Friendly’s corporate briefly sent in an emergency manager named Tina to help us.  Tina was awesome and didn’t put up with anyone’s shit.  It figures she was temporary.  Our next manager was a beady-eyed go-getter squirrel named Phil Goldblum*.  For Phil’s first week, he preferred to assist the line cook.  He pulled a ticket off the carousel and groaned.  “WHO is employee 742?”

My muscles tensed.  “That’s me.”

He looked at my ticket.  “Can you tell me what ‘K-HD’ is?”

A quick lesson in Friendly’s shorthand – each menu item had a designated shorthand we were expected to memorize, and if you have ever been in a Friendly’s, you’ll know that means we had about 845 menu items to learn.  The “K” indicates a kid’s menu option.  Thankfully, we only had four – Mac N Cheese (K-MAC), Hamburger (K-HAM), Grilled Cheese (K-CHEESE), and…

“Hot.Dog.”  I made sure to emphasize each word so he got it.

He tossed the ticket on the counter.  “It’s FRANK.  Get it right next time.”

What an asshole.

In addition to constantly riding my ass for my Captain Obvious shorthand that everyone behind the counter understood except for him, Phil was a bit of a creeper.  One day I was assigned hostessing duties for my shift.  He smiled at me.  “Why do you have your hair up?”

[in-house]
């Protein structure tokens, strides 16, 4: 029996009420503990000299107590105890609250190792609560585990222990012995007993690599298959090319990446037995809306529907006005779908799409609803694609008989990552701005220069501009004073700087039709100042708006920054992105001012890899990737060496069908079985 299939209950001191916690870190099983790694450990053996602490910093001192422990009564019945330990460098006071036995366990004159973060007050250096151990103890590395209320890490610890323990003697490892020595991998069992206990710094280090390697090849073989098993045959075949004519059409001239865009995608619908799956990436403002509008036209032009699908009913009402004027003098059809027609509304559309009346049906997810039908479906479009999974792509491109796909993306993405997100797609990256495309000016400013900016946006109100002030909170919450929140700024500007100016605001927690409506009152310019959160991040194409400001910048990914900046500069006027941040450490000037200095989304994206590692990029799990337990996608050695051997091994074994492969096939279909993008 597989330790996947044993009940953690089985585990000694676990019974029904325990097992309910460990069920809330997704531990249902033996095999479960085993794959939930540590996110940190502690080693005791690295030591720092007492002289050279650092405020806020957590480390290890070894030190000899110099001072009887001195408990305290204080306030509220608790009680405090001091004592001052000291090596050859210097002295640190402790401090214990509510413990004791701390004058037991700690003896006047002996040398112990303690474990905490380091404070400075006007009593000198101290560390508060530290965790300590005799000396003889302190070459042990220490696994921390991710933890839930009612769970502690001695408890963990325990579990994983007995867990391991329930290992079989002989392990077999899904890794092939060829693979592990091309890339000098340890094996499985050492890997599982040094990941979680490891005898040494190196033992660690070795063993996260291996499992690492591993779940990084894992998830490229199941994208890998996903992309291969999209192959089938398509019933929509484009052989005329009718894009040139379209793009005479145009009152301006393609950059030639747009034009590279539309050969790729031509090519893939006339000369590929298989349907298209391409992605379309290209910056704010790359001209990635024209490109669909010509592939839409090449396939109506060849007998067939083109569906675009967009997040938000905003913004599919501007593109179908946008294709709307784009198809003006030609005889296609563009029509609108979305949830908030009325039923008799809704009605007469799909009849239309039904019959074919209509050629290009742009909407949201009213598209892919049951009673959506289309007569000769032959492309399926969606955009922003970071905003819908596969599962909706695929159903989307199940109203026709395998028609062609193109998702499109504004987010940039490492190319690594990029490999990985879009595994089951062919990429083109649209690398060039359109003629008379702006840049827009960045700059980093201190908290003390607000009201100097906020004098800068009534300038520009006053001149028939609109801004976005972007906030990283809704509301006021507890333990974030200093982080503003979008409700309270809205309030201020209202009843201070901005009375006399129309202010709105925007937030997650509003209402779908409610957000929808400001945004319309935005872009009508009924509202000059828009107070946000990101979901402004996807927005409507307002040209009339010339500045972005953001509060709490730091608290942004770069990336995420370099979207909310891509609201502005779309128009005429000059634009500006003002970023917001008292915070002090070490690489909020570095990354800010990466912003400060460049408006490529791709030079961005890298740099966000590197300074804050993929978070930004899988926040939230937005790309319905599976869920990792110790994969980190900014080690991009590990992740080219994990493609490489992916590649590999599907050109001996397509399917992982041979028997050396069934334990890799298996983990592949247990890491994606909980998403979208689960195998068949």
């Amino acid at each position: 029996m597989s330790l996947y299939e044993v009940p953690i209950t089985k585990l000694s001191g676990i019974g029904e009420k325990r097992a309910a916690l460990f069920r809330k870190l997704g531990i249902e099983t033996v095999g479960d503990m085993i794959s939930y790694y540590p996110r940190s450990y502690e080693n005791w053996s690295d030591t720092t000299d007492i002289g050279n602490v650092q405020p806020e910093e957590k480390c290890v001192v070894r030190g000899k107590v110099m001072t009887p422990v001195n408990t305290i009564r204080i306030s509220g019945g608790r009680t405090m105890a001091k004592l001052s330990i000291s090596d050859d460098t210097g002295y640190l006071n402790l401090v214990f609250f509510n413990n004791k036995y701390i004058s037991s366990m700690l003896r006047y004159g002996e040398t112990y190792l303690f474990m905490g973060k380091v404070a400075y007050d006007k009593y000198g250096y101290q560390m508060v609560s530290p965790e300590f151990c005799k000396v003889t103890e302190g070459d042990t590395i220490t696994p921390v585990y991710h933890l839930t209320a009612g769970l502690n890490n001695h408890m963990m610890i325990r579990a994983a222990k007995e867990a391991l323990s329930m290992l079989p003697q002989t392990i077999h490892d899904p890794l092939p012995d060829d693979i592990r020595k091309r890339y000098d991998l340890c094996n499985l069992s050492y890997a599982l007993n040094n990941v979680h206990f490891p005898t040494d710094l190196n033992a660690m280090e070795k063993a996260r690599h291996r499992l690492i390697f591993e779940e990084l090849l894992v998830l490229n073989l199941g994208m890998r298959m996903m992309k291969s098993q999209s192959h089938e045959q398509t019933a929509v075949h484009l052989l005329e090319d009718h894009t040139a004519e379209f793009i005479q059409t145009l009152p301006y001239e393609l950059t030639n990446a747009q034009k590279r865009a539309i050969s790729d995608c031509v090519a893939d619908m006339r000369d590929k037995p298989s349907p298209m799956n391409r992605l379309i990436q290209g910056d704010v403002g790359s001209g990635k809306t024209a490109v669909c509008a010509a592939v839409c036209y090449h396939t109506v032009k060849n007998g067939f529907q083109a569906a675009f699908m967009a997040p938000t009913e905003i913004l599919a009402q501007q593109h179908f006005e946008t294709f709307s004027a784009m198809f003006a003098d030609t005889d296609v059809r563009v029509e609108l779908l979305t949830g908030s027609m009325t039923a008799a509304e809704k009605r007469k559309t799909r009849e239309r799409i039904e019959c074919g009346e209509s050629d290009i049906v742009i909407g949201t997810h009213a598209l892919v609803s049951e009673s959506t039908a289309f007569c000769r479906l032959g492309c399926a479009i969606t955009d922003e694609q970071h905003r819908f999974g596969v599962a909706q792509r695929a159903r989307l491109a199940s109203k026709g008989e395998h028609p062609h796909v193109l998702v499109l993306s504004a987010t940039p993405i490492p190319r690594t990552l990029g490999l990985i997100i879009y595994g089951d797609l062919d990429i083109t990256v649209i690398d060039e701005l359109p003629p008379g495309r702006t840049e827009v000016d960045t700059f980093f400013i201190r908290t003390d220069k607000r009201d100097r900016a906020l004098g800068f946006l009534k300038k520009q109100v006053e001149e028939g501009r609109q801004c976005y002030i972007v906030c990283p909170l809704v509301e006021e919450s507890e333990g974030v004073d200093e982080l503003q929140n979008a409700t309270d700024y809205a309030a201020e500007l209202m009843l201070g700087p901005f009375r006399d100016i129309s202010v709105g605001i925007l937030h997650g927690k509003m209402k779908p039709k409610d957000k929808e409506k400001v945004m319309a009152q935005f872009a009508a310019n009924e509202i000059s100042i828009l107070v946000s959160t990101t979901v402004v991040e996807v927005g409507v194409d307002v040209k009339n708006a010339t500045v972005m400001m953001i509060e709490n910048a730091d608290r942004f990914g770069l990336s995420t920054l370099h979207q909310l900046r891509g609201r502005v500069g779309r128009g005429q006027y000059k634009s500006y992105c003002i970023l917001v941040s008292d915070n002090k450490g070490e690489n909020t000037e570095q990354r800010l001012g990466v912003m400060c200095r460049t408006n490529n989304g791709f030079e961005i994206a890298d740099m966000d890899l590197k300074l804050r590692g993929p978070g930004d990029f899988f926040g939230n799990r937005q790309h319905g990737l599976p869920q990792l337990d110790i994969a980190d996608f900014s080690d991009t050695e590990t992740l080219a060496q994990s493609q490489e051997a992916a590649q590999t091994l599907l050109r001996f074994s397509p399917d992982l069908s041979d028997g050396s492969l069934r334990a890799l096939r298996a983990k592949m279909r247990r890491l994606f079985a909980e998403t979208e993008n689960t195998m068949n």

“Because Frau Margaret told me it’s unsanitary to wear your hair down in a dining establishment.”  Really, dude?

He flipped my ponytail.  “Forget her.  Wear it down, it looks really pretty.”

Ugh.  But, money.  “Okay.”

Of course, five minutes later:  “Fraulein! Vy is your hair down?  Vee don’t vant blond locks een our patty melts!”

Jesus.  Needless to say, I agreed with Frau and held my ground on any future ponytail debate.

Keep in mind, I was a very plain-looking high school senior.  Yet, any eating establishment has its share of sex-crazed sleazers.  I was known by several names: Babe, Honey, Cutie, Sexy, That Stupid White Girl…it was my first experience with that sort of thing, but I knew that’s how it was in the food industry.  And, money.  I’d usually just blow it off and act like a naive bumpkin.  It worked sometimes.  Other times?